Anonymous Philippines, the Philippines branch of the hacktivist collective Anonymous, defaced more than 200 Chinese websites over a territorial dispute between the two countries.
The group announced the move on its Facebook page, offering a detailed list of all websites it had infiltrated.
The hacking spree stems from the dustup over Scarborough Shoal, also known as “Huangyan Island,” which sits between the China and the Philippines in the South China Sea. The dispute has been going since 2012, but has intensified of late after allegations that the Chinese coastguard fired a canon at Filipino fishermen. The Philippines, for its part, reportedly has arrested Chinese fishermen.
Anonymous in 2012 meddled with a handful of Chinese websites in what it claimed was a counterattack in response to Chinese hackers defacing a Filipino university website by writing, “Huangyan Island is Ours!”
[Source: ABS-CBN News.com via Tech In Asia]
US Indicts Chinese Hackers
The Justice Department announced the indictment of five members of China’s People’s Liberation Army, charging them with hacking computer networks of a handful of U.S. companies, including Westinghouse Electric, the United States Steel Corporation and more.
The quintet is linked to the PLA’s hack-heavy Unit 61398, which last year was outed by U.S. cybersecurity firm Mandiant. Of course, Mandiant wasn’t alone tracking the goings-on within Unit 61398: The FBI and intelligence agencies also were hip to the unit’s activities, and the indictment marks the most direct cyberconfrontation between the two nations to date.
That said, there is next to zero chance that China turns in the hackers. Indeed, China already has deemed the indictment bunk, saying that it is based on “fabricated facts” and “grossly violates” norms of international relations.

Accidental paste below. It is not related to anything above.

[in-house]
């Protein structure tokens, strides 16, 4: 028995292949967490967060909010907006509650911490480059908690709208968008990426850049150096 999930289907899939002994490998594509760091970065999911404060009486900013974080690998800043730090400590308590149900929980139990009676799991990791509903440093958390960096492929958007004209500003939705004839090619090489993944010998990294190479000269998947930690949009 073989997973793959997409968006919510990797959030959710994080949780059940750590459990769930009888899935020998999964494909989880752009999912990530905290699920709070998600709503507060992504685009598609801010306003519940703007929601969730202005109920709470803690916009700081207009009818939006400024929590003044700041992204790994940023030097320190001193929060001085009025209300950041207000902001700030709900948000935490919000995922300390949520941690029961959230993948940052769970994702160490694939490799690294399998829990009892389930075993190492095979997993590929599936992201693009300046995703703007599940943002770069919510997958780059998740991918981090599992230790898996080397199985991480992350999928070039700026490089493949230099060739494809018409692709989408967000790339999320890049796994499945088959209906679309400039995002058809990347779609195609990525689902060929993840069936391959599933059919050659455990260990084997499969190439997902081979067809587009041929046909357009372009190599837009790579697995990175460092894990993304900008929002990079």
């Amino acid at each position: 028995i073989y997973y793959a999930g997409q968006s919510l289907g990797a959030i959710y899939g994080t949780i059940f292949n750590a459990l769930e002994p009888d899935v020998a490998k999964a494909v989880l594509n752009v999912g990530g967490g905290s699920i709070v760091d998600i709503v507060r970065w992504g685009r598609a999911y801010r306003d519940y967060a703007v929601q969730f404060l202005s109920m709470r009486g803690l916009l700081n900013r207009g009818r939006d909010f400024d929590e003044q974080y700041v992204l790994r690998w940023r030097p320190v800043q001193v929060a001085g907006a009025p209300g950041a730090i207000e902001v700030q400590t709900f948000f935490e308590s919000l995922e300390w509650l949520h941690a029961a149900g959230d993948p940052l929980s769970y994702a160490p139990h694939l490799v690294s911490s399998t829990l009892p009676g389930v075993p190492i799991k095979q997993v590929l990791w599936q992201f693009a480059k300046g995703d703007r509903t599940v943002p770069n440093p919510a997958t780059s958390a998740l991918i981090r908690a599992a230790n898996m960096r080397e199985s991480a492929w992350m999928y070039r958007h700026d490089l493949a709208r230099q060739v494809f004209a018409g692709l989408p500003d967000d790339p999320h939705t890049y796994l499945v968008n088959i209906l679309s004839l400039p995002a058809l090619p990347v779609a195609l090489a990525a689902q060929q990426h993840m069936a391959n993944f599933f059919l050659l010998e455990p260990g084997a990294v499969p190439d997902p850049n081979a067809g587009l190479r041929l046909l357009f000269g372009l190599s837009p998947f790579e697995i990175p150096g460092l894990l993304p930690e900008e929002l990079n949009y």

China has withdrawn from a joint U.S.-China working group on cyberattacks, and its Foreign Ministry summoned the U.S.’ Chinese ambassador and implored him to cancel the charges.
The hacking allegedly is widespread. As a for instance, hackers are accused of breaking into Westinghouse’s network and stealing some 700,000 pages of emails in a quest to learn the company’s strategy for dealing with China’s state-owned enterprises.
China will have more than its share of ammo to cry foul over these accusations. Chief among them is the March revelation that the National Security Agency created backdoors directly into networks belonging to Chinese telecommunications giant Huawei.
[Source: The New York Times]
Facebook Expands Voting Button
Facebook will enable users to click an “I’m a voter” button to show that they have voted.
The feature was available for voters in India, where a national election recently wrapped up; more than 4 million Indian voters punched the button.
Later this month, European voters will be able to use the button after casting votes in Europe-wide elections to determine who sits in the European Parliament. The button also will be featured in Colombia, South Korea, Sweden, Brazil and elsewhere — including in the U.S. for November’s midterm elections.
The button doesn’t reveal for whom Facebook users voted, just that they cast their vote (or at least want to appear to have voted).
Yahoo Japan Stocks Jump
Stocks of Yahoo Japan spiked by as much as 15 percent after the company canceled plans to acquire eAccess from SoftBank.
Yahoo Japan said it will focus instead on developing services to expand into mobile. The company will collaborate with eAccess — but it will do so separately.
The climb in Yahoo Japan’s stock price was welcome news for the company, which has seen its stock slump more than 20 percent this year.
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